modern conveniences. It was important that the house had a charming, friendly and inviting presence – it needed to reflect the personalities of the owners themselves.” Gissler says the footprint and some aspects of the original house were retained, including the basement and two large fireplaces. But essentially the house was rebuilt in a more authentic architectural

style that fits in with other historic homes in the district. “This project was all about restraint,” says Gissler. “In terms of curb appeal, the owners wanted an understated house, not one with a big ego. Although at 6000sq ft the house is large, it appears more modest. And it’s hard to date – it looks as though it could have been built in the early 19th century, with later additions.”

Above left: It’s the absence of ornate detailing that enhances the authenticity of this traditional American Colonial-style remodel. The house, which sits on a lakefront, has a simple clapboard exterior with a fieldstone base that helps to ground the building visually. The main roof features wood shingles, while the porch roof is raised-seam metal. Above: An informal flagstone path epitomizes the humble, understated design approach.

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Preceding pages: At the rear, the property steps down to the lakefront. Cape Cod chairs and green Charleston porch rockers enhance the sense of retreat. The living room has a desk at one end, and French doors that open to the terrace. The painting of the view is by Kevin Paulsen. Above: Simplicity rules on the interior as well. Shown here, clockwise from top left are the kitchen, breakfast room, living room and television room.


The traditional character is reinforced by the materials – painted wood siding, a base of fieldstone that helps to ground the house visually, wood shingles and metal raised seam roofing. Dormers, galvanized metal lights and a large porch entry also reference the era. “It’s a very unpretentious design approach, which suits the location,” the designer says. “The driveway is gravel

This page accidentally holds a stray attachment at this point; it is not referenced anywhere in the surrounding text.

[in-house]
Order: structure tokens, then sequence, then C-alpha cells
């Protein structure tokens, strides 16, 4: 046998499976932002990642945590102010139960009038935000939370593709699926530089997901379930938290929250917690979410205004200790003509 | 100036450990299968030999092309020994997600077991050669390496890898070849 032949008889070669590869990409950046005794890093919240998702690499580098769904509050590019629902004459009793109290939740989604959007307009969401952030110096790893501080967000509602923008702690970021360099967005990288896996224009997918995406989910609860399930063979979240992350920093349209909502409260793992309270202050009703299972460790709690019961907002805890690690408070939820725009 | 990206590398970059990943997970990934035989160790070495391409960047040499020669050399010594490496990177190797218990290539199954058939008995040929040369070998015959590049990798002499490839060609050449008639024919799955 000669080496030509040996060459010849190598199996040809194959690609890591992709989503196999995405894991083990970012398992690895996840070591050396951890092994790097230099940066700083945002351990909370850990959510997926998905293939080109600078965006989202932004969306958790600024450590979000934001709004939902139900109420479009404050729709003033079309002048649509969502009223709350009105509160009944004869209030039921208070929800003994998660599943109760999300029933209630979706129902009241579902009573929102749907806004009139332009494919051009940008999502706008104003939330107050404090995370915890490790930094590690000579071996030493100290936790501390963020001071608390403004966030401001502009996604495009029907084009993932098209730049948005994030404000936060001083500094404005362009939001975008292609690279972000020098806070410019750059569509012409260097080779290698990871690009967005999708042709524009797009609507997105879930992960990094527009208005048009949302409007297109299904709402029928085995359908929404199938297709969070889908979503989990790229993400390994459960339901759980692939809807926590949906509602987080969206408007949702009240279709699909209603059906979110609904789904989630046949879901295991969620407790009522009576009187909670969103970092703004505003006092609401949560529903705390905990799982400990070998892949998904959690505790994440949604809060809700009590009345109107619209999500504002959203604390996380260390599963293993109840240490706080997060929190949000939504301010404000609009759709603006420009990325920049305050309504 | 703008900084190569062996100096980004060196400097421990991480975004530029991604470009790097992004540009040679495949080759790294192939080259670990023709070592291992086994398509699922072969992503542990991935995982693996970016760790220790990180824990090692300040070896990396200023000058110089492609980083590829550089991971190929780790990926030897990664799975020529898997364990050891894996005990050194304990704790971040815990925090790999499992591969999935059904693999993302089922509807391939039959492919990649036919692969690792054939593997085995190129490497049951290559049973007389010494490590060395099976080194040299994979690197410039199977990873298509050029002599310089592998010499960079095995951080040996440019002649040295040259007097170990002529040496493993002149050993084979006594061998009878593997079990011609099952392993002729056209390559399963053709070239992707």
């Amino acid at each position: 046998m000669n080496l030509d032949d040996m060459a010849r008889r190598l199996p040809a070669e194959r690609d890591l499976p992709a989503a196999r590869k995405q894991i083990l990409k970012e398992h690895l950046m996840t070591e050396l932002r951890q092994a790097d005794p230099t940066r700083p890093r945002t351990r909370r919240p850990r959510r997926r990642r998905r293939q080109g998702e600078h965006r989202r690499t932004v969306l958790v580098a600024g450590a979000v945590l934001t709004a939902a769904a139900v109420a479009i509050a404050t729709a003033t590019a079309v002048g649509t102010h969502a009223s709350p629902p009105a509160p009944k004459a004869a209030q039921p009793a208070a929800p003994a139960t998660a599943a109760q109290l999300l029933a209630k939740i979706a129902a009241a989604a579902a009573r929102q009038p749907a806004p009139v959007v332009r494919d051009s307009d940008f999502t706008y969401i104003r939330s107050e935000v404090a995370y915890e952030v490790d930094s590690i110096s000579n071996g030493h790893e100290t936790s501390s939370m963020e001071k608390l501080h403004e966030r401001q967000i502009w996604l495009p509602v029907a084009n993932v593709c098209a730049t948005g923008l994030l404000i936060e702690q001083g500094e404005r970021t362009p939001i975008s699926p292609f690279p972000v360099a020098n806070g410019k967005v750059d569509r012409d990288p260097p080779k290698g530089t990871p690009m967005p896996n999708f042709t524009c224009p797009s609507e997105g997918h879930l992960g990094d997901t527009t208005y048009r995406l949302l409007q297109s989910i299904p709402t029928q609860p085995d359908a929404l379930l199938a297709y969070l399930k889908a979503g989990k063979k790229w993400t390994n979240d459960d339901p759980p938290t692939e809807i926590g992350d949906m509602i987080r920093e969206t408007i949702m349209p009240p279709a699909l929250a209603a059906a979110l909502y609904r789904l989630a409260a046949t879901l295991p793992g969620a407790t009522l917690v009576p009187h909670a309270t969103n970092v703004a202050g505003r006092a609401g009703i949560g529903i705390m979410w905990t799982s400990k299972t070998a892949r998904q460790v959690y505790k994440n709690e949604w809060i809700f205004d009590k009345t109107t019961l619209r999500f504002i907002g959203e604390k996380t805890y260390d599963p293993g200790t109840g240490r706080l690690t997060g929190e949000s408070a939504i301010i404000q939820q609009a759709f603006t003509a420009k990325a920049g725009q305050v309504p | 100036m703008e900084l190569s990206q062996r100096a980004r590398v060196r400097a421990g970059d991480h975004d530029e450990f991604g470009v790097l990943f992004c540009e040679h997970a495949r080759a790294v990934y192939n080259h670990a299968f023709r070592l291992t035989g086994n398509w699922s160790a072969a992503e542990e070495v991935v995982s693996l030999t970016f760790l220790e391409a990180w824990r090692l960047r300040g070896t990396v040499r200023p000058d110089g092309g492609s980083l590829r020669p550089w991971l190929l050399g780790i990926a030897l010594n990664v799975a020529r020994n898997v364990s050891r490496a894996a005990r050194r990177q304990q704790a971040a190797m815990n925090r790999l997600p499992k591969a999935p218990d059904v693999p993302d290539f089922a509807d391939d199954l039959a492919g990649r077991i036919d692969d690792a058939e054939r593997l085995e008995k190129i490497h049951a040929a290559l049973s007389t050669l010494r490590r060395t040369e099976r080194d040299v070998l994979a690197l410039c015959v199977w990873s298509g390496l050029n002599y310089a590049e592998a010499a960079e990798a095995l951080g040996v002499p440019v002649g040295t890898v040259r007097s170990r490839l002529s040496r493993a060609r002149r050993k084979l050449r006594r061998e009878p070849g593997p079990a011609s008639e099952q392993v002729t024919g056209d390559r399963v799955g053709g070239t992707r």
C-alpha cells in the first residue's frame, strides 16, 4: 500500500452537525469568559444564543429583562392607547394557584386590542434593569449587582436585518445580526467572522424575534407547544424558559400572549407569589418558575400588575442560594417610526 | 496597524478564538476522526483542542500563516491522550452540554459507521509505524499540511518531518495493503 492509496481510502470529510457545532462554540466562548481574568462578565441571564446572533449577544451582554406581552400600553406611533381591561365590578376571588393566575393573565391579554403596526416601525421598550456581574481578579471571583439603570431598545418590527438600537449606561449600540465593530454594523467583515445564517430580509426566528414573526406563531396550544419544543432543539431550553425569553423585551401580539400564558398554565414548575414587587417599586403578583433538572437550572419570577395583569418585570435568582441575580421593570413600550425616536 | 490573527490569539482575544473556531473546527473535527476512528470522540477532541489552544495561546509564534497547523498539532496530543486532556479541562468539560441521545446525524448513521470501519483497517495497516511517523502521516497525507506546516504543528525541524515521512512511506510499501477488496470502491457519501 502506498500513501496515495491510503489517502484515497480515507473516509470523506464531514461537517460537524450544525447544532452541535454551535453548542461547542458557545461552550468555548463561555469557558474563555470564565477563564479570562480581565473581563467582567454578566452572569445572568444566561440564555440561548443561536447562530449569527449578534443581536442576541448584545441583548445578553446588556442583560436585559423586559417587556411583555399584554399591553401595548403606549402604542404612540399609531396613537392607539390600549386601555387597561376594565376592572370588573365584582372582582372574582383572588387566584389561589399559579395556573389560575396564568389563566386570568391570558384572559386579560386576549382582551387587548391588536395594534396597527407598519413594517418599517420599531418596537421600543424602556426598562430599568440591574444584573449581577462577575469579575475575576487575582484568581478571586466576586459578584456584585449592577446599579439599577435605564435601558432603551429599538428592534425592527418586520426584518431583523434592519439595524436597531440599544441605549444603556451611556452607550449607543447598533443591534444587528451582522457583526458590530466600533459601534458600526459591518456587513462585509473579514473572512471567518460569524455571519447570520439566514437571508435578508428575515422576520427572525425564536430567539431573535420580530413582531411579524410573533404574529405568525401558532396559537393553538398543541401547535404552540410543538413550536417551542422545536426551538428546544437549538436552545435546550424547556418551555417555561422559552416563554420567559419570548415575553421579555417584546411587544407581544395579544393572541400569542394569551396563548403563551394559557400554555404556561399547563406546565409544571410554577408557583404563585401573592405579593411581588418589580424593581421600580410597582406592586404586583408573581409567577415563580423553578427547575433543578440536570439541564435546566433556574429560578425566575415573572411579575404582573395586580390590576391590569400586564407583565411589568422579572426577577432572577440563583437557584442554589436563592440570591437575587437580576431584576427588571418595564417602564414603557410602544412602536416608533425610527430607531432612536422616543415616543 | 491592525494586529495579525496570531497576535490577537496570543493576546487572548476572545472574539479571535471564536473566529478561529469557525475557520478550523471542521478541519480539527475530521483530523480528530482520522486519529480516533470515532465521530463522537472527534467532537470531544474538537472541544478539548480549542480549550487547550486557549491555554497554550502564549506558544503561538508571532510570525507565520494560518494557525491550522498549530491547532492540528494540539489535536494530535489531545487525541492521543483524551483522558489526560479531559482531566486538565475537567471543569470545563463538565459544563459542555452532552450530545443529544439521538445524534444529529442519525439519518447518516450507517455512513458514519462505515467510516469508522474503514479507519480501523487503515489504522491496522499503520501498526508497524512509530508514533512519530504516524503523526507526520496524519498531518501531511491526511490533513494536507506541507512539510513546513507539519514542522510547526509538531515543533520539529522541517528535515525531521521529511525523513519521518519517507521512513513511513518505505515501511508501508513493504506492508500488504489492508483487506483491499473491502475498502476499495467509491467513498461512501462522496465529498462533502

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and even the pathway to the front door is informal, with flagstones set in grass.” From the front entry, there is a spectacular view straight through the house to Long Island Sound beyond. The view of the water is framed by mature trees and enhanced by the traditional double-hung windows and French doors. “The layout of the house was determined by the view,”

says Gissler. “The rooms where the owners spend the most time all open out to the water. “The breakfast room, for example, pops out and has windows on three sides, so the owners can enjoy the view while they are having breakfast. Two columns create a sense of separation from the kitchen. “This room is almost Shaker like in its simplicity. There are

no window treatments and no ornate mouldings – the chandelier is the single decorative element in the room.” The breakfast room, kitchen and television room all feature traditional painted beadboard ceilings. While not structural, large beams add to the authenticity. The beams and ceiling have a glossy paint finish so they appear to shimmer in the natural light that floods inside.

“The owners spend a lot of time in the kitchen, which also has a cozy seating area with a fireplace,” says Gissler. “A great room would have been too monumental in this house. And it would not have been as friendly or welcoming.” The formal dining room projects out one side of the house. Because this volume is a single story, the room has a vaulted ceiling that is painted,